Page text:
But, All Those Bubble Were Followed By Busts
Yes, and the whole purpose of a “timing tool” is to allow you to capture a good portion of the bubble gains and help you avoid a good portion of the “give back” after the bubble pops. Remember, we did not say PEs were useless, we just said they do not make good investment timing tools. The best way to sum up this analysis is as follows:
How would you feel if you were told in 1995 that PEs are good investment timing tools, and then subsequently missed an opportunity to more than double your money in just over four years? It is not out of the realm of possibility that a value-conscious investor could look back four years from now and feel the same way. That is not a prediction, but rather a statement regarding possibilities and probabilities.
Is There Anything That Can Help?
While there is no single indicator, moving average, or ratio that can serve as the holy grail of investment timing, there are numerous ways to improve our odds of staying invested when the odds are favorable and reducing investment risk when the market’s risk-reward profile starts to deteriorate. Before reviewing the examples below, it is important to emphasize, they are used to illustrate concepts, not serve as a complete market timing system:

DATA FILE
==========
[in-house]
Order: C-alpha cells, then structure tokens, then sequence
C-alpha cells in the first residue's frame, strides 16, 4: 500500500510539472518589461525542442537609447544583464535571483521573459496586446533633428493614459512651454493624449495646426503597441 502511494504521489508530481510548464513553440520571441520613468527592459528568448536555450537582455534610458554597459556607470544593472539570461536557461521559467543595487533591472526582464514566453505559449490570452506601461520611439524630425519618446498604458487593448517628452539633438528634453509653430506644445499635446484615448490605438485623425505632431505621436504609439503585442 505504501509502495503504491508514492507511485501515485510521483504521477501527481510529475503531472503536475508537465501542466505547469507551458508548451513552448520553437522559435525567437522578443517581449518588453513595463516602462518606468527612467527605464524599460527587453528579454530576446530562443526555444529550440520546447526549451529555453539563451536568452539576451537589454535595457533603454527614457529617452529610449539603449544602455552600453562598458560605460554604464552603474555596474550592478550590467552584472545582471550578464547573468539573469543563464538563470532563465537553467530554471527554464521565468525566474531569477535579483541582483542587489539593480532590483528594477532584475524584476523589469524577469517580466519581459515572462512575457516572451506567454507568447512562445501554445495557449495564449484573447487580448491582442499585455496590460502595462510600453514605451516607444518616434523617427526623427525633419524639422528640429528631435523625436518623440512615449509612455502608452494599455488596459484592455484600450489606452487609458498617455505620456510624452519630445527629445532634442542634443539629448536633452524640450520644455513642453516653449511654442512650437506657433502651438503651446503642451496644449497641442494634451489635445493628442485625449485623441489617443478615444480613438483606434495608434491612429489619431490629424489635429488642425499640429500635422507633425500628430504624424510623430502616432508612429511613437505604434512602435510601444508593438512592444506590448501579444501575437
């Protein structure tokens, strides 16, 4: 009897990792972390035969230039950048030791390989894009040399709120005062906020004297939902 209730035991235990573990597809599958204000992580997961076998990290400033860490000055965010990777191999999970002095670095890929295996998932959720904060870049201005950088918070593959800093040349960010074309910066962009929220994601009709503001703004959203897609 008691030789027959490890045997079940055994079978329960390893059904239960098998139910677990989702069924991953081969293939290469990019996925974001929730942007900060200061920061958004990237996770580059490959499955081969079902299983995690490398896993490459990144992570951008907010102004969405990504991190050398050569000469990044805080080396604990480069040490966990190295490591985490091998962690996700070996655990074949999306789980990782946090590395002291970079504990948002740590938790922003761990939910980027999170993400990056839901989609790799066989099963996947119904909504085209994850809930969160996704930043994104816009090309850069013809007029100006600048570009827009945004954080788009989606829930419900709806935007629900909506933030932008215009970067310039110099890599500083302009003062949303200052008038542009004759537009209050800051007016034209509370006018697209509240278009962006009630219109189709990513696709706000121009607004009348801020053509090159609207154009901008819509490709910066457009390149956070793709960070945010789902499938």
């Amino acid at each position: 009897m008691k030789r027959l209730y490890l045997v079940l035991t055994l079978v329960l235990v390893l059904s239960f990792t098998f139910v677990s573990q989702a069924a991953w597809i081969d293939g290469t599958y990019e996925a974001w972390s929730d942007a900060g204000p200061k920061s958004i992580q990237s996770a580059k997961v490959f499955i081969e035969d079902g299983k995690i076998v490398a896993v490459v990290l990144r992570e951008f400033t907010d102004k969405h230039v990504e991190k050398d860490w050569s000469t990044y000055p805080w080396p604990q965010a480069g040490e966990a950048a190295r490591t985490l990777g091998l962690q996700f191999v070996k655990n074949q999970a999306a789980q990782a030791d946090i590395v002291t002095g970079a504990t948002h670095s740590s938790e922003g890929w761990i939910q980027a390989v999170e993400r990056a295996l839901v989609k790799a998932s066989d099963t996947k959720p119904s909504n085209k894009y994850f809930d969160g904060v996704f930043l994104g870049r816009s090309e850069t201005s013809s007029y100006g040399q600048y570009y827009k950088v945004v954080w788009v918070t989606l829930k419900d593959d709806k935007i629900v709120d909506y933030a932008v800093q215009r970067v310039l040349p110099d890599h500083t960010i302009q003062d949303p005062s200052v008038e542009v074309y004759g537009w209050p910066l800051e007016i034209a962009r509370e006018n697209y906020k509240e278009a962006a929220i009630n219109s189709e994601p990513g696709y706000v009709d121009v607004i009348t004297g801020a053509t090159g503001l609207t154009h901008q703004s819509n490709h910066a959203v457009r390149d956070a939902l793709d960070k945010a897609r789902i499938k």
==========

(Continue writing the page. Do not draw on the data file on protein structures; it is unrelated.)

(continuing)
- 1987 – Did It Come Out Of Nowhere?
- 2008 – Was There Anything Investors Could Have Done
- 2010 – Did Any Warnings Come Before The Flash Crash?
2014: What Does The Evidence Say Now?
This week’s stock market video covers risk management concepts in the context of the 2014 market. More specifically, it answers the question how concerned should we be about recent weakness in the stock market?
Are moving averages the magic bullet of investing? No, but they can be helpful when used in a disciplined, rules-based system. Since moving averages are not a perfect timing tool, it is prudent to add additional inputs into your system to provide indicator redundancy or time frame diversification. For example, this table provides an example of using multiple inputs on multiple timeframes.
The Market Determines What Is A Fair Price To Pay